Former Munster out-half Tyler Bleyendaal says the reality of retirement hasn't yet fully hit home in the current lockdown.
The 30-year-old New Zealander was forced to retire in late May with a neck injury, the same problem which has plagued the Kiwi since he arrived in Limerick in 2014.
Bleyendaal, who played his last game for Munster against Ospreys in November, said he fought hard to recover from his latest injury but admitted that, in the end, it was something of a relief when the decision was taken out of his hands by the medical team.
"It's disappointing but I made the right decision once I had all the medical information," he told RTÉ 2fm's Game On.
"It's been a pretty tough period of adjustment. I'm not sure the reality has fully kicked in just yet because we're still pretty locked down and there's not much rugby I'm missing out on yet.
"But I'm excited to move on to the next part of my career I guess.
"There was plenty of internal discussions. Like I tried. I've already been through two neck injuries and I was adamant I was getting back. I had that attitude.
"I was successful in getting back and I made a really good go of it.
"I was trying my hardest to rehab this injury and get back this time as well. But once the extent of the injury came back and it was more serious than initially thought, long-term health and having a happy life with my family came to the forefront of discussion making."
"It'd be tough to call it with an inkling of hope. So, when the medical team get together, along with the specialists, and say it's probably not safe to continue, maybe there's a slight bit of relief there that the decision is not purely mine."
Though his signing was initially secured in May 2014, Bleyendaal was already afflicted with a neck injury when he arrived in Limerick and didn't play until April 2015.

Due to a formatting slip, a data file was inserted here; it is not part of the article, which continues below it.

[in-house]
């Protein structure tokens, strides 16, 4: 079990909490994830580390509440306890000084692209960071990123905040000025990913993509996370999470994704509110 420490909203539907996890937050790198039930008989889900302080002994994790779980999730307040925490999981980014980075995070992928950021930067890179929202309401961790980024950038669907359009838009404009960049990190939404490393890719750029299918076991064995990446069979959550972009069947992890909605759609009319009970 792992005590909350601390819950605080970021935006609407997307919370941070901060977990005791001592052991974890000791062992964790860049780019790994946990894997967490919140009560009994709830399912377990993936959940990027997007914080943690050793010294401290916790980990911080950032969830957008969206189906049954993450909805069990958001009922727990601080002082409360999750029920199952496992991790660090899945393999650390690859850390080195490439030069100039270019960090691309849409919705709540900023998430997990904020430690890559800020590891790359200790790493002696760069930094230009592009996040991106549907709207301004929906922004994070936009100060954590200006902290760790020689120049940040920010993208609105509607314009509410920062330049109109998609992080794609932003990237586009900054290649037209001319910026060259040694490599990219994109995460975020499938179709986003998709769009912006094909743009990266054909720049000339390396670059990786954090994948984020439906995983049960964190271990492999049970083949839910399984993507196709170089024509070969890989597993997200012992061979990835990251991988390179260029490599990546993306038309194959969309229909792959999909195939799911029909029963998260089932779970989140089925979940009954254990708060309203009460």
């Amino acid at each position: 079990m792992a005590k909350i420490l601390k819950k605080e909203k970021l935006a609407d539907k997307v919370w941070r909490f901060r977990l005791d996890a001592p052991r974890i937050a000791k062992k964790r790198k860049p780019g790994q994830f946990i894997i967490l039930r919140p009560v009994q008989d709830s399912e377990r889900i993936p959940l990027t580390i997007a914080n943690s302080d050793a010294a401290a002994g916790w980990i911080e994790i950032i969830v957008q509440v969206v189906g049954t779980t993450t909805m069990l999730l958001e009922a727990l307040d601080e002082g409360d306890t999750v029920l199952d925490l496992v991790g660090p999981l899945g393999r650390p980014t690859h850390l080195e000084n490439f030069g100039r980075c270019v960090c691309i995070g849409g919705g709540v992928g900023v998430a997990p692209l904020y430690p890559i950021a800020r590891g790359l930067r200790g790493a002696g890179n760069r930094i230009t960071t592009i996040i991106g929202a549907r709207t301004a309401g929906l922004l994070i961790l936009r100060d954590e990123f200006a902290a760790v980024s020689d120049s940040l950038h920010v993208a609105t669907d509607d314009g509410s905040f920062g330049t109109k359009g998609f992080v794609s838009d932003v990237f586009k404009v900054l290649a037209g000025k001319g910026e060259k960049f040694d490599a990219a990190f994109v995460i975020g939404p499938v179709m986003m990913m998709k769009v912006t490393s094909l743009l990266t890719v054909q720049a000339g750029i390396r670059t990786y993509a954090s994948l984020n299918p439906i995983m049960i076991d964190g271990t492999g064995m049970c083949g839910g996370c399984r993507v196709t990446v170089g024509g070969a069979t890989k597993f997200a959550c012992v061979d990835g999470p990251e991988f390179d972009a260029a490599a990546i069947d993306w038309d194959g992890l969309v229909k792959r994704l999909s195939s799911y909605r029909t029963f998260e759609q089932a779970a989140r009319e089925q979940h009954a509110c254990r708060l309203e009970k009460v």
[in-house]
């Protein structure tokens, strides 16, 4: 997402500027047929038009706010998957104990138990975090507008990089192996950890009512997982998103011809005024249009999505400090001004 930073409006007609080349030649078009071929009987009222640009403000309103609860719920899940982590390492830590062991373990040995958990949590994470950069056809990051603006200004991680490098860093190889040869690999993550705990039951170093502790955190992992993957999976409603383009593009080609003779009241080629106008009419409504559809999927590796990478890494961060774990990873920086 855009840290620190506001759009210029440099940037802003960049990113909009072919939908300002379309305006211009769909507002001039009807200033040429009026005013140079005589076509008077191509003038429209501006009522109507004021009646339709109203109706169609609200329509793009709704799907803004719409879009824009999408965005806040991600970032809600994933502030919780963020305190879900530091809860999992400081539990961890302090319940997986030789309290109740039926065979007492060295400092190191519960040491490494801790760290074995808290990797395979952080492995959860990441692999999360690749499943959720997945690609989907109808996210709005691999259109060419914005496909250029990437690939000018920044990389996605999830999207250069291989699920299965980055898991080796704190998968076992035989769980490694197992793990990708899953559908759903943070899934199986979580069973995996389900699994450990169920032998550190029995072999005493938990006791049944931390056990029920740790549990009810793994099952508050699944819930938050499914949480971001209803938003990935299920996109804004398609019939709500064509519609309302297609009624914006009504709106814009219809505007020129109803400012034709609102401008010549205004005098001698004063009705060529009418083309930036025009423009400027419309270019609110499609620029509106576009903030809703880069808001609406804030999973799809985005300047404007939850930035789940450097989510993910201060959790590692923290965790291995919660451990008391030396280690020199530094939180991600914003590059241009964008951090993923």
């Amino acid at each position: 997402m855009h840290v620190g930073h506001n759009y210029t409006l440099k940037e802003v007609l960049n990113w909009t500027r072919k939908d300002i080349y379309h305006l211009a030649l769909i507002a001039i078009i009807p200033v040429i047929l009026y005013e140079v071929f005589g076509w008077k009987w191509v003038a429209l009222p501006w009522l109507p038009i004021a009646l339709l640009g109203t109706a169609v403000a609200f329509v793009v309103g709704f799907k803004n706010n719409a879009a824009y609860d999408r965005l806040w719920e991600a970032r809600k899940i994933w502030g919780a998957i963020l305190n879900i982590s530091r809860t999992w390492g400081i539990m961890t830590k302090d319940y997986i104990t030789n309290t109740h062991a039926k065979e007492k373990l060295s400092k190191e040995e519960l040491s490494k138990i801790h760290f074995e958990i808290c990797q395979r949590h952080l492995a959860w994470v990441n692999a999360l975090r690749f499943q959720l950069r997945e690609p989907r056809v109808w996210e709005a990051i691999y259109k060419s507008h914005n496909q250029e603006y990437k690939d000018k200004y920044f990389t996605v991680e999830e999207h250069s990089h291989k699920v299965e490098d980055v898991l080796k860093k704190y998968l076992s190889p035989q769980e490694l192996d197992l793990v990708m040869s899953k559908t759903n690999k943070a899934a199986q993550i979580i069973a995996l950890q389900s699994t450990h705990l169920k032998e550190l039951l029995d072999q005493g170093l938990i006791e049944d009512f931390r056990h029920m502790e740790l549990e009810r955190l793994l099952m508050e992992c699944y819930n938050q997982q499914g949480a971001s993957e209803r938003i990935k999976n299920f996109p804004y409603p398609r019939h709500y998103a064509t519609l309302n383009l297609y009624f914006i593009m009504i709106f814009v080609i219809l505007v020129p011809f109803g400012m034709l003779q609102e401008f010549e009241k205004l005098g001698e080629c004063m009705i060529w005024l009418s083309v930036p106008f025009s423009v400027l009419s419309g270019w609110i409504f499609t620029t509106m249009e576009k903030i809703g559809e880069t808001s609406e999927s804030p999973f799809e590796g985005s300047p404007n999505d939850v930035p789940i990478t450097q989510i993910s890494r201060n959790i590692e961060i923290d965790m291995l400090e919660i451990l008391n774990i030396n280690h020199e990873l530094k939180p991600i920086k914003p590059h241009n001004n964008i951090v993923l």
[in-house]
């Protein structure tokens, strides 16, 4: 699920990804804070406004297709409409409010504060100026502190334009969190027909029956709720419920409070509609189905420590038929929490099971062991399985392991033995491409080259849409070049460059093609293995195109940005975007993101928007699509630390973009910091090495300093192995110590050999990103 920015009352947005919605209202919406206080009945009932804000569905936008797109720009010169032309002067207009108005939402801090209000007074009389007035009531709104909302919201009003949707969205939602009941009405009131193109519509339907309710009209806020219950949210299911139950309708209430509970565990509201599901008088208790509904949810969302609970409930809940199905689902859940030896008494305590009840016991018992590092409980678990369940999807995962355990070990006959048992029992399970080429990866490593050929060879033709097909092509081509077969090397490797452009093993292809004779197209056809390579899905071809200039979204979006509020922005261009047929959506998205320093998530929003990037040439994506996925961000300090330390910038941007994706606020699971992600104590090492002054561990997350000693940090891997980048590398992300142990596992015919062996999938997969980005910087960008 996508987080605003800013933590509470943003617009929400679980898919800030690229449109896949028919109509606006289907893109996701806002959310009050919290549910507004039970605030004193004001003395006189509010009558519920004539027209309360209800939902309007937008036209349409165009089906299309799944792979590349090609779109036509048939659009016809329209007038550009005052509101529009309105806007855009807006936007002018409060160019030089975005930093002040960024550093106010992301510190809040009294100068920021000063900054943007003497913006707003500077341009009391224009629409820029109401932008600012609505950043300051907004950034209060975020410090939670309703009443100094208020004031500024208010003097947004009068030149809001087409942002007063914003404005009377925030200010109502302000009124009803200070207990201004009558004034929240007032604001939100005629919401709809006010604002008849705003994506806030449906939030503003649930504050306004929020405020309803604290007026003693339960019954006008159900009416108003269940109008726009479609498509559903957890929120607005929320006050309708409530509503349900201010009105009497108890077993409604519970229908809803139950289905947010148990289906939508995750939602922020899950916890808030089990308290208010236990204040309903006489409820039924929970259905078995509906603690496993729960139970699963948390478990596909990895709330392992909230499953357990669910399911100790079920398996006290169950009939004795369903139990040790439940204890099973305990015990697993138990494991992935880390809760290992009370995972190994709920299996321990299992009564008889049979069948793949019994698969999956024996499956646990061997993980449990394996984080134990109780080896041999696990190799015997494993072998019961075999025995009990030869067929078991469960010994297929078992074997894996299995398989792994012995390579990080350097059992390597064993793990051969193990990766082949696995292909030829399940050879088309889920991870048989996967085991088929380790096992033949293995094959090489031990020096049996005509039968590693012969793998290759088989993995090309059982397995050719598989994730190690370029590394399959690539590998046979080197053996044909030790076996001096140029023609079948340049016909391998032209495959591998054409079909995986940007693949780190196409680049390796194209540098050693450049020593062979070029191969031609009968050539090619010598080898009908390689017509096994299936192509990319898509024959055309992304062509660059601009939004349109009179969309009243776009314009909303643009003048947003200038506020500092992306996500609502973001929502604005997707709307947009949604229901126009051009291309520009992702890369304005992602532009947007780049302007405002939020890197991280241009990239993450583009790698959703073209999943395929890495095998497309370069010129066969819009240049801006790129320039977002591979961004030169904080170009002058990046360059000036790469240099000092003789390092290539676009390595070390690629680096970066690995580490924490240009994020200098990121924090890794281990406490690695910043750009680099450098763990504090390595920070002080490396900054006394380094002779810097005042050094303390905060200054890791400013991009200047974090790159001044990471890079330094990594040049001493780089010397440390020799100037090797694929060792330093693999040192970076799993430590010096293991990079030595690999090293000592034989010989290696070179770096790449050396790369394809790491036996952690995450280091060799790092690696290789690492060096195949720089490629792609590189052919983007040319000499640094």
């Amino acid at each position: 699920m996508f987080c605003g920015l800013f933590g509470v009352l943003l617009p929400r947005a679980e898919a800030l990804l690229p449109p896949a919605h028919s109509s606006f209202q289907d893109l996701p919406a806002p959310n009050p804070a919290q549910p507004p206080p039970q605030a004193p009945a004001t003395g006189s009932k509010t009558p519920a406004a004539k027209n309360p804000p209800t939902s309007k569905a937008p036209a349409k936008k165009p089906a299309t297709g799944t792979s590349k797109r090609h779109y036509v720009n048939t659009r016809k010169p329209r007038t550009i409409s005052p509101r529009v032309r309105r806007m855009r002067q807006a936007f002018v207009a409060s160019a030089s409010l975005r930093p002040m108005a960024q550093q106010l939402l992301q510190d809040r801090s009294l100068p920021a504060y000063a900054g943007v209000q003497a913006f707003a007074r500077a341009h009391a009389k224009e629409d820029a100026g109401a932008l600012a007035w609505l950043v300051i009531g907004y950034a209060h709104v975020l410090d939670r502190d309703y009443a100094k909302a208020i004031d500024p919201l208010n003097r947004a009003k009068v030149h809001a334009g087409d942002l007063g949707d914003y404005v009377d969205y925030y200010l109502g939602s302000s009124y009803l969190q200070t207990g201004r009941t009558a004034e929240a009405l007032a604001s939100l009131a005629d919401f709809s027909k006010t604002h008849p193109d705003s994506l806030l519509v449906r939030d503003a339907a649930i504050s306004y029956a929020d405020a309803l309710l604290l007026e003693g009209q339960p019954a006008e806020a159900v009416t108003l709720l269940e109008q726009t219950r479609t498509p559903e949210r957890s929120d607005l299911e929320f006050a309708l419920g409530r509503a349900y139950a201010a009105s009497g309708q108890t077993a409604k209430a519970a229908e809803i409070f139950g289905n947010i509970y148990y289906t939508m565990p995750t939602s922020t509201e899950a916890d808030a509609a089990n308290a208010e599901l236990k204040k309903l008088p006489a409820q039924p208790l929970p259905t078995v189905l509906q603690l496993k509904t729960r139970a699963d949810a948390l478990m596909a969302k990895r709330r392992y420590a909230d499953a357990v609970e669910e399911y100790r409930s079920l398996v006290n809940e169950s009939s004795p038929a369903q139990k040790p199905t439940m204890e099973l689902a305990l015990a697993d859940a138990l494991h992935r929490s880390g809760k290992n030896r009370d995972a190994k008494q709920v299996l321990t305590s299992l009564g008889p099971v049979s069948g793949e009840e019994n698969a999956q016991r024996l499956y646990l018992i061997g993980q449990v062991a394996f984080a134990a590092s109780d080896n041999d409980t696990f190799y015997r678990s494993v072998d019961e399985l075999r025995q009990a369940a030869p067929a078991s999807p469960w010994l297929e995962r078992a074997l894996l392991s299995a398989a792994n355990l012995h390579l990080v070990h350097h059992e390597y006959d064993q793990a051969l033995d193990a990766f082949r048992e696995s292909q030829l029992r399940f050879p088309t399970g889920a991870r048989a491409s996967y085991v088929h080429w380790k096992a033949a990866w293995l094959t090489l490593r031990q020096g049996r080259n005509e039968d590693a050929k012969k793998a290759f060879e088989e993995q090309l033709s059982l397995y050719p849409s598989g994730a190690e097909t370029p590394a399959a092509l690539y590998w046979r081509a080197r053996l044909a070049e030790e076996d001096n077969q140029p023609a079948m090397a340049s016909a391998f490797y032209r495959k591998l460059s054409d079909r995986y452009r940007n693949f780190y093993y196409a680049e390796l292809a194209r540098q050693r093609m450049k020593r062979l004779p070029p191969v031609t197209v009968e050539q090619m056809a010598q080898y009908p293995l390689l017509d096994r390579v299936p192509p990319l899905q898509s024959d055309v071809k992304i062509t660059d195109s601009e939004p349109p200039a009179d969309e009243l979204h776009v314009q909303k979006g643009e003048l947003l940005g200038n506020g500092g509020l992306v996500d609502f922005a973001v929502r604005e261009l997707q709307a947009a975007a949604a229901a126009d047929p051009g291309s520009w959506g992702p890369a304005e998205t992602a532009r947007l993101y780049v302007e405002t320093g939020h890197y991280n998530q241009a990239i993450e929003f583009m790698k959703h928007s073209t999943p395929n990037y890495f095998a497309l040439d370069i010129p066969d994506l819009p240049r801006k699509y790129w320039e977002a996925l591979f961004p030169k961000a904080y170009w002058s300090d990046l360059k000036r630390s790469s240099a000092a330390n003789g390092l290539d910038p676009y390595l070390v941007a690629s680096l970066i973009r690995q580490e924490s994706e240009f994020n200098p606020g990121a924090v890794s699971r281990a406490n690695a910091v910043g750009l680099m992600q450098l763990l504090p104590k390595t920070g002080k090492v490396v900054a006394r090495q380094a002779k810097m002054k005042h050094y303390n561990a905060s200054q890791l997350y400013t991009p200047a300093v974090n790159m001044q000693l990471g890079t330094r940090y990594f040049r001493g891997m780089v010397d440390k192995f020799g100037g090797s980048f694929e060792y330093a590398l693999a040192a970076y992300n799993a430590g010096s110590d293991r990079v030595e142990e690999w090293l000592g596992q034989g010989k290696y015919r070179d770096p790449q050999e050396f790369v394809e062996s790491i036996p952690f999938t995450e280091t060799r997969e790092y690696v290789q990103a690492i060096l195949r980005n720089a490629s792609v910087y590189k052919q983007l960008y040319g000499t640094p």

He was dogged by injury during his first two years in the province, but he shone during the 2016-17 campaign, winning Munster's Player of the Year award in a season touched by tragedy.
Bleyehndaal paid tribute to two late stalwarts of Munster, former player and head coach Anthony Foley and long-standing CEO Garrett Fitzgerald, for sticking by him during the difficult first two seasons.
"It was so appreciated because I was still pretty young back then. And I decided to leave my comfort zone of Christchurch and my home team the Crusaders and before I even leave the country, I've got a pretty serious injury.
"It wasn't the greatest position to be in but I always had the support of Axel and Garrett and Munster and that's what I've given absolutely everything I've had to the province both on and off the field."
"Munster supporters have been absolutely fantastic and I've really enjoyed their words of encouragement. We've been through a tough period. It hasn't been all plain sailting in my time here. We've had reasonably successful seasons without winning any silverware, which is our ultimate goal. But the supporters are great, I can't thank them enough."
At 30, Bleyendaal makes plain his coaching ambitions and praised the dynamic of the current Munster set-up, which he's seen at close quarters in recent times.
"I'm pretty passionate about coaching. It's definitely the career I'm looking to pursue at the moment. It's the way my mind has been switching even as I've been playing the last few seasons. I can't wait for an opportunity to come up.
"It's (a Munster role) definitely something that would interest me. The coaching staff there at the moment has some amazing experience and a great dynamic. They're really passionate about trying to grow and improve and win silverware for the province. If there's an opportunity to fit in there, I'd definitely be interested."